Tom Parker Bowles: The Prince of Wales review

A pub with an epic Indian menu? Stick the Test match on the TV and it really is cricket, says Tom.

The Prince of Wales, an unashamedly old-school boozer in the heart of London’s Southall, has little interest in the finer points of interior design. With faded tartan carpet, tattered floral fabrics and a strictly functional bar, it also has four fruit machines of various vintages, and two vast televisions, one tuned to the news, the other, thankfully, to the cricket. An older Trinidadian gentleman provides running commentary on the Headingley Third Test.

the prince of wales
Aloo tikka chat: a street-food classic, says Tom, that’s ‘as thrilling as Jonny Bairstow with his mighty bat’

It’s already bustling just after 1pm on a dull Monday, a mixture of regular topers leaning on the bar and larger groups too, devouring a hearty lunch. Joyously multicultural, everyone is drinking, and all seem to be on nodding terms. Beer is excellent (Staropramen on tap, and a perfectly poured pint of Guinness), while service, from the sole barman, is charmingly loquacious. It’s the sort of pub where you could happily while away a few hours, and one made better still by the food.

Rather than the usual sandwiches, pies and chips, there’s an epic Indian menu. Mainly food of the Punjab, as you’d expect in Southall, heavy on the grilled meats, but a full list of curry-house classics too. We start with pani puris, those crisp, delicate pastry cups filled with brisk, sharp tamarind water. Excellent, and at £5 for six, serious value. Aloo tikka chat, that street-food classic, is every bit as satisfying: potatoes and shards of poppadom, tumbled with yogurt, chutney, onions and garam masala, all buried under a flurry of crisp sev noodles. At once sweet, rich, savoury and tart, it’s as thrilling as Jonny Bairstow with his mighty bat.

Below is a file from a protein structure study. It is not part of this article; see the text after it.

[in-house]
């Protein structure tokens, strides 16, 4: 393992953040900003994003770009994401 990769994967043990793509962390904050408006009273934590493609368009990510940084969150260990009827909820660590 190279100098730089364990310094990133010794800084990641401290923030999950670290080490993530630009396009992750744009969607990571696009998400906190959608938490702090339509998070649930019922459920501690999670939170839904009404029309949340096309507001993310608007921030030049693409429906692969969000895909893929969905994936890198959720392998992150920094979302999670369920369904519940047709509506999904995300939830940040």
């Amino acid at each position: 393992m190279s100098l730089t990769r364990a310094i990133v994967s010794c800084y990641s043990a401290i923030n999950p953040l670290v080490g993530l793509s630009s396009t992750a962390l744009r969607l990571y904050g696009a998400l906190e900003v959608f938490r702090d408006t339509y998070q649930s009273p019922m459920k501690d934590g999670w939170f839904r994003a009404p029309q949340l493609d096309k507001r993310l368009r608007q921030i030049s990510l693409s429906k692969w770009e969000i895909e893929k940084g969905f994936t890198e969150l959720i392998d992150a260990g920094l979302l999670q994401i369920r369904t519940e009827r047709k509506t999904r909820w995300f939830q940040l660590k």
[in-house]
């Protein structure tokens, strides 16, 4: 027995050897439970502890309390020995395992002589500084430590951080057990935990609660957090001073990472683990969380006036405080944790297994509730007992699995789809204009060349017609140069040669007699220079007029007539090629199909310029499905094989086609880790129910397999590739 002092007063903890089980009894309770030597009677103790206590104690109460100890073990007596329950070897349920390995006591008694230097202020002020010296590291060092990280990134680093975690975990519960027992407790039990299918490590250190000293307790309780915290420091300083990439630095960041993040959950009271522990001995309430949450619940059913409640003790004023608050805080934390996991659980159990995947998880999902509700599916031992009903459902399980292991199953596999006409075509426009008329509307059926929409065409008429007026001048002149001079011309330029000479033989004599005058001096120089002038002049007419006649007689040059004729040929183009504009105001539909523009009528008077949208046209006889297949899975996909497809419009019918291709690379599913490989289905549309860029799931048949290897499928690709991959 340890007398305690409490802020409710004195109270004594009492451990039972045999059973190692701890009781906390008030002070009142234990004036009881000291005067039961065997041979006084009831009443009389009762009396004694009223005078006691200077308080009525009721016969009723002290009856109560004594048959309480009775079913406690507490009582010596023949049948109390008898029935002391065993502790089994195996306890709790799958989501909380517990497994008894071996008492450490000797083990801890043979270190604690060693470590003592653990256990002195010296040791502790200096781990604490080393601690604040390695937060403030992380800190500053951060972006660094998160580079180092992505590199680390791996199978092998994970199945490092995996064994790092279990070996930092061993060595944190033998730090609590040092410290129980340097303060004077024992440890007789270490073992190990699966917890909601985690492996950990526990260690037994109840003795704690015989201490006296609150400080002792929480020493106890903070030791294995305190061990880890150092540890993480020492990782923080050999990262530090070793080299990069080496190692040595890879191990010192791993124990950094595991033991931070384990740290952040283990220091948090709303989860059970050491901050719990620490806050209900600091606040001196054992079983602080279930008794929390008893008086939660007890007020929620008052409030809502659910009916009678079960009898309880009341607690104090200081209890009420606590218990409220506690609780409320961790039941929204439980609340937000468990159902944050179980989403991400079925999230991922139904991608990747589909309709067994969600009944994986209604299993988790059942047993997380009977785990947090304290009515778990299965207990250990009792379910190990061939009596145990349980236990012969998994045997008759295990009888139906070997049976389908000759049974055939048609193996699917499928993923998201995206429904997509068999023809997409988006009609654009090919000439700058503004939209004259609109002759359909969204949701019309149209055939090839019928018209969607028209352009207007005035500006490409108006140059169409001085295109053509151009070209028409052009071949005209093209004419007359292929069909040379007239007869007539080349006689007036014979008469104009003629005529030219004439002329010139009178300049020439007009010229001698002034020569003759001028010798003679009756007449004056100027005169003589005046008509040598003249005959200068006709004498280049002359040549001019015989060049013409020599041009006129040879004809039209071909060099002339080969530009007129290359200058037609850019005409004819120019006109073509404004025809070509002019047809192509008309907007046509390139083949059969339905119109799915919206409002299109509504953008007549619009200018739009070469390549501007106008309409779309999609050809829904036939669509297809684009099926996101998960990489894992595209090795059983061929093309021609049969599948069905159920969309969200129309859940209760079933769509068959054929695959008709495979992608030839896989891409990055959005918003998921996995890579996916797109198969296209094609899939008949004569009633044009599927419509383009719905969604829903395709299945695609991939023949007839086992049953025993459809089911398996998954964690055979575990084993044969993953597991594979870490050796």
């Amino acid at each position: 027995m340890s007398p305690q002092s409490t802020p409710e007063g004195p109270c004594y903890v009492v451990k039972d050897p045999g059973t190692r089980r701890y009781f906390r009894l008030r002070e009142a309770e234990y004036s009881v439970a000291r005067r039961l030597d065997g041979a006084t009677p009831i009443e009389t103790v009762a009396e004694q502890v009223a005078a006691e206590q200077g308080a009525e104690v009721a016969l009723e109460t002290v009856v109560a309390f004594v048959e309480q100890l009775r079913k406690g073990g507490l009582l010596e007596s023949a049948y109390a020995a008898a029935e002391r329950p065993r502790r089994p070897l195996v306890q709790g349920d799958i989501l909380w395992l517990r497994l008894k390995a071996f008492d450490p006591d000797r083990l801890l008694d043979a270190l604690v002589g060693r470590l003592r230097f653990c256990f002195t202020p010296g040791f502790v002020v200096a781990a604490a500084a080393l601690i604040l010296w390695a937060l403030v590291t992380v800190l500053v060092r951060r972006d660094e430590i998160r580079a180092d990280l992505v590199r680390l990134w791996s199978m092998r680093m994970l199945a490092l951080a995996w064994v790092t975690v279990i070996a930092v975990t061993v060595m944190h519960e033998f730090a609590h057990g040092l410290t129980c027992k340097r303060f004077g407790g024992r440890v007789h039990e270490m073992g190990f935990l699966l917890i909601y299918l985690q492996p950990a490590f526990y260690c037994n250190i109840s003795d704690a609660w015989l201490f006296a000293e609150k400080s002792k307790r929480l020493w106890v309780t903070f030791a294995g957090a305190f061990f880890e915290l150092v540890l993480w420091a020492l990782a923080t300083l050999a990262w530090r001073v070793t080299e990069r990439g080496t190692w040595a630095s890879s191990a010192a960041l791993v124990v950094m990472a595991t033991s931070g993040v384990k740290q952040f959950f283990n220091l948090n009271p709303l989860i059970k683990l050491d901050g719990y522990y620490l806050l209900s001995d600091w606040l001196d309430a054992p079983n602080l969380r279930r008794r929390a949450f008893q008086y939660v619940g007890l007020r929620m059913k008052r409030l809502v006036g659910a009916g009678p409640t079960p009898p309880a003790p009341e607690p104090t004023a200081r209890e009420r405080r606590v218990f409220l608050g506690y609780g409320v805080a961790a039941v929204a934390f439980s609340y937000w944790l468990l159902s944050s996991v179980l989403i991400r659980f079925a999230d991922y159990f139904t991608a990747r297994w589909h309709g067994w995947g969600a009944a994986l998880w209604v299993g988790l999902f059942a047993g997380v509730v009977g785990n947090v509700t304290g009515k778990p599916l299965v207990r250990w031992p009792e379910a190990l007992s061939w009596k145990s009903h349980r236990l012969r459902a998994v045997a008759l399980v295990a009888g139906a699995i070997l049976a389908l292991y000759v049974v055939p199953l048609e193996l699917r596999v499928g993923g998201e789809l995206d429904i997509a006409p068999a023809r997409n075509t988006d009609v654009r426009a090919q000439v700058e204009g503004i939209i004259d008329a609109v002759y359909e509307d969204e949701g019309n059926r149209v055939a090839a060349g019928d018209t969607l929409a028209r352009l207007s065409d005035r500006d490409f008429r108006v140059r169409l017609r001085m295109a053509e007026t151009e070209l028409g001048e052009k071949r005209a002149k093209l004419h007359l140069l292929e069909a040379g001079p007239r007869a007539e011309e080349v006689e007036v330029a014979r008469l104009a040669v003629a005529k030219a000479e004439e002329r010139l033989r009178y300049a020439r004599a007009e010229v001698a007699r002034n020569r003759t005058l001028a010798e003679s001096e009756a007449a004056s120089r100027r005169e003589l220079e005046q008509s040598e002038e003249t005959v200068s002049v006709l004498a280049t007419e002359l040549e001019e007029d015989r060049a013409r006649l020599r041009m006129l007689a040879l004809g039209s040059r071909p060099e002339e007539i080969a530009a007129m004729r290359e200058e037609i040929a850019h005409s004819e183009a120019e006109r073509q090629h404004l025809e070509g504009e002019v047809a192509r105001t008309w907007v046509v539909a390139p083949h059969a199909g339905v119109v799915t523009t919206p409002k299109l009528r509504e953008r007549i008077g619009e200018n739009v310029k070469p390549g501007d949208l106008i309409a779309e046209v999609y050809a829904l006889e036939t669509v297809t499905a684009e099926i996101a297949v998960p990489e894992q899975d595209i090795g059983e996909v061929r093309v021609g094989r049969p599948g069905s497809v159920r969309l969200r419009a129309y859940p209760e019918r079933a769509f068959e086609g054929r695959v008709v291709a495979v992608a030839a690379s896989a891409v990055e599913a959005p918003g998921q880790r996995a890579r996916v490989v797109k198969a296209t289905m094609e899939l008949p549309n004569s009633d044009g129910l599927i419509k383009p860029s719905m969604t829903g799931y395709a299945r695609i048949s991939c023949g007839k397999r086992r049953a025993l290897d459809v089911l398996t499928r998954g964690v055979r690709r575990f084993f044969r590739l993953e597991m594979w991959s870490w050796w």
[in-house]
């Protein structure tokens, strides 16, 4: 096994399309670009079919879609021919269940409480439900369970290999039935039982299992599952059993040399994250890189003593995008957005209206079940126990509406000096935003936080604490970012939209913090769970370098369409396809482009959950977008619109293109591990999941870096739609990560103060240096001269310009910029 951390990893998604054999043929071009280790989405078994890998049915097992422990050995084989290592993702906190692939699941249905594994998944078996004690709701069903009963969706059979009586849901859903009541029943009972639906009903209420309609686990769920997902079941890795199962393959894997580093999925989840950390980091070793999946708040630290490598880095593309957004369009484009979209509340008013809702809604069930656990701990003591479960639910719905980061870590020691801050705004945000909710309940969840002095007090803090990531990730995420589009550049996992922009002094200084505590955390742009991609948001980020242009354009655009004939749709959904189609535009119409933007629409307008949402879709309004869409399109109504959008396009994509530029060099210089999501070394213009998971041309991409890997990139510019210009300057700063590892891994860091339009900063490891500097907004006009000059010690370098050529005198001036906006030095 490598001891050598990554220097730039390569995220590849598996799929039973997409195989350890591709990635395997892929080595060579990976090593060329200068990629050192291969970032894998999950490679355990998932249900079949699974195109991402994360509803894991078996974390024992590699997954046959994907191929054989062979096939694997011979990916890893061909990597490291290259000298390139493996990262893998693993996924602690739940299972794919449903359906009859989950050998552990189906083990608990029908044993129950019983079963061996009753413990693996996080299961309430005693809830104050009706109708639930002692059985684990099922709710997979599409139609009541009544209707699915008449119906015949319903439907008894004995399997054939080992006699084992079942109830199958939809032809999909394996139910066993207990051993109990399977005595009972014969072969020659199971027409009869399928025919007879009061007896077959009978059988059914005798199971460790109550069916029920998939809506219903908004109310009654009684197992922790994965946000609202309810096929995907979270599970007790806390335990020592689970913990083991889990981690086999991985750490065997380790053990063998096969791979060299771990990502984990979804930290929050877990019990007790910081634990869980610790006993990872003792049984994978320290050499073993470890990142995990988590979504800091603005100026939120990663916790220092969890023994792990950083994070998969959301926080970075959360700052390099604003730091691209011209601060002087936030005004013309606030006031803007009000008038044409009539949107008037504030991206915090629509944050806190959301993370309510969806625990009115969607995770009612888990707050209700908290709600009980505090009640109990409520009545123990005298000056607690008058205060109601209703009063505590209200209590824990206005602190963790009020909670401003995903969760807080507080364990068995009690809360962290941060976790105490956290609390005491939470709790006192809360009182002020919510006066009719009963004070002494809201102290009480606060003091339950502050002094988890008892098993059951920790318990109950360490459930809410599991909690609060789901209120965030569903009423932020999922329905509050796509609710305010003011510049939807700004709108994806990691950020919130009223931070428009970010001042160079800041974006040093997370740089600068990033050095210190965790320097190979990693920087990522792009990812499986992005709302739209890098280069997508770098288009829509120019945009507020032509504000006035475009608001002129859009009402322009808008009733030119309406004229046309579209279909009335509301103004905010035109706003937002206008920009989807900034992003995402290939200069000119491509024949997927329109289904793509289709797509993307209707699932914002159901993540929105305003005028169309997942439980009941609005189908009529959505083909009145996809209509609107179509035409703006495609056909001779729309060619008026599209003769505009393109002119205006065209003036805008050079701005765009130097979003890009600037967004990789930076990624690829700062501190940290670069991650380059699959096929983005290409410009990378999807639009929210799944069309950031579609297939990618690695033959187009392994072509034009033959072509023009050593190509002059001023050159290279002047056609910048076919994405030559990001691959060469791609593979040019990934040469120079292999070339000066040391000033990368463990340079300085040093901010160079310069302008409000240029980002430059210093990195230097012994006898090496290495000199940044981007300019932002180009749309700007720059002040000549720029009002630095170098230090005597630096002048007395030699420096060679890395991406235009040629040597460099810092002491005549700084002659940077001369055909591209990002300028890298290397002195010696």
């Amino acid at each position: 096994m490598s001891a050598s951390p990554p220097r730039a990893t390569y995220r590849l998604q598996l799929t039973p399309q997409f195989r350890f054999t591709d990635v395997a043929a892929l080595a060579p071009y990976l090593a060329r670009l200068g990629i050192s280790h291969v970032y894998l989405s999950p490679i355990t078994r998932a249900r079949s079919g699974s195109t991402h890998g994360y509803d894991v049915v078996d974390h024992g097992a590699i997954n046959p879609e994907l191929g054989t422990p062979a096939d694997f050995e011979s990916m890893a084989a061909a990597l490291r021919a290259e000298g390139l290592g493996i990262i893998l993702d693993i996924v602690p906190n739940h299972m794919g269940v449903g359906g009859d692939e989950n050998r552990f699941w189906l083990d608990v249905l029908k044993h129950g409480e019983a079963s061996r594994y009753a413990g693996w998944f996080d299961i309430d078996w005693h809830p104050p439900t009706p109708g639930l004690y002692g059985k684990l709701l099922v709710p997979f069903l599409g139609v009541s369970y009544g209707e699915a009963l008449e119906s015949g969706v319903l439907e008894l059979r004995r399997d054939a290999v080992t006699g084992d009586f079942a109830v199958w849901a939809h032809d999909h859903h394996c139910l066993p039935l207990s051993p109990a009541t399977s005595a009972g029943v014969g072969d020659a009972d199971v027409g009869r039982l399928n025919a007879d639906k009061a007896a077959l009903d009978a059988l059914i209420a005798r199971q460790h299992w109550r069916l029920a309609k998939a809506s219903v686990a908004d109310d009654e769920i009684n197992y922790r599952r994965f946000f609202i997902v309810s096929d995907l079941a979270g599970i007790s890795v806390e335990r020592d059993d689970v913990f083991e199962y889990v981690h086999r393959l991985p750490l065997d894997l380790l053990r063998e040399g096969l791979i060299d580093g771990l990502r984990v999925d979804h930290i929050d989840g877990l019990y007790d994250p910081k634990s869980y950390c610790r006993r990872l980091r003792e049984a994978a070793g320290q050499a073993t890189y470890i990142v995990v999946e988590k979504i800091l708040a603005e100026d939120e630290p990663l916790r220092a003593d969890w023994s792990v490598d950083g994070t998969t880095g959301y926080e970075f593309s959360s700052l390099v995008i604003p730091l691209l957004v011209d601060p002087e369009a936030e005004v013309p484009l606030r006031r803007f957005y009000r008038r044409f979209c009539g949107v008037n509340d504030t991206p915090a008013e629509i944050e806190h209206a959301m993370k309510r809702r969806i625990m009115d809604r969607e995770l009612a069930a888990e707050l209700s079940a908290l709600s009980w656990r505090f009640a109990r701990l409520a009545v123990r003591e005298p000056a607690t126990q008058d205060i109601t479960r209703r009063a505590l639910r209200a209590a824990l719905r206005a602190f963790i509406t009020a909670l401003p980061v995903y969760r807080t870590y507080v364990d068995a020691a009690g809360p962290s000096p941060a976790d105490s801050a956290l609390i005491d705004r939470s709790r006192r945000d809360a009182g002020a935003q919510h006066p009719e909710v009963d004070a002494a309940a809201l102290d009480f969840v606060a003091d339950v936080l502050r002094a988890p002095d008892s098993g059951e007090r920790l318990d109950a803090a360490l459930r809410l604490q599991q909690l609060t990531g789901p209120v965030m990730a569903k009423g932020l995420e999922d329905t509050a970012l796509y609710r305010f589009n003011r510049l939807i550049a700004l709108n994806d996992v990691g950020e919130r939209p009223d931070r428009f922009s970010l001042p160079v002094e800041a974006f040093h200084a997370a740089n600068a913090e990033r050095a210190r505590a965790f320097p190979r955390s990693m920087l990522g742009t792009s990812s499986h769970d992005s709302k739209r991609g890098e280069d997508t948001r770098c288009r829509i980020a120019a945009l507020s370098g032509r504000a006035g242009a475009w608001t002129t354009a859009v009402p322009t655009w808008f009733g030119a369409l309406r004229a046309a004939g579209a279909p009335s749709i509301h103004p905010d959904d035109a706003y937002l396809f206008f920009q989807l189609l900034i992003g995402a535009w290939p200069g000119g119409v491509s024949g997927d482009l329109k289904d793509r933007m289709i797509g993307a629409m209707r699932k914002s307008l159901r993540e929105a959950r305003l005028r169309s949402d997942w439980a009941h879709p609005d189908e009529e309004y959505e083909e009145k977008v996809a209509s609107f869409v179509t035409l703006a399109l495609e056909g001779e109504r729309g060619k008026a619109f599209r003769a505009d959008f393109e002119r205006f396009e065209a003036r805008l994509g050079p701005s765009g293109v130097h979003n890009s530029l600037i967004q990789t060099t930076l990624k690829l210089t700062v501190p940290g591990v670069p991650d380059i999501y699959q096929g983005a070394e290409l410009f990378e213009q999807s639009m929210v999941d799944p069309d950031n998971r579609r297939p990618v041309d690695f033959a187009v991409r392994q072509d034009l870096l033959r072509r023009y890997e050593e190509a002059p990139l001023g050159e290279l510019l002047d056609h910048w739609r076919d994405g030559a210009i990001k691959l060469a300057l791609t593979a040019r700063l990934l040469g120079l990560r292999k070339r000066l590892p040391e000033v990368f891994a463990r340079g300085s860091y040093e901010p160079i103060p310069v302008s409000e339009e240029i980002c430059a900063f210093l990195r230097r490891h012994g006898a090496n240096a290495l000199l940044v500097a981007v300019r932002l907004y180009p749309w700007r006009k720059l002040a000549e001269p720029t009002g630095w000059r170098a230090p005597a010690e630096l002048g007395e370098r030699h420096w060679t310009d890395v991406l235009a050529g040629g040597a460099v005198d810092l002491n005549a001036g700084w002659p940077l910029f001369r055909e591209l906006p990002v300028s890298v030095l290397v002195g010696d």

A mixed grill platter, which arrives spitting and sizzling, needs a table to itself, and is bursting with succulence and succour – two lavishly juicy lamb kebabs, lustily spiced, along with neon orange tandoori chicken wings which we gnaw to the bone. Lamb chops are the only letdown – dry, with the consistency of old jockstrap.

Hey ho, as Bairstow tonks his final six, and England cruise to a Test series whitewash, we dip turbo naan (it’s spicy) into tangy lamb vindaloo (old-school curry house to its chilli-powder core), order another couple of pints and settle in for the afternoon. Wimbledon’s just starting, and to leave now would seem plain rude.

About £15 per head. The Prince of Wales, 202 Western Road, Southall; princeofwalessouthall.com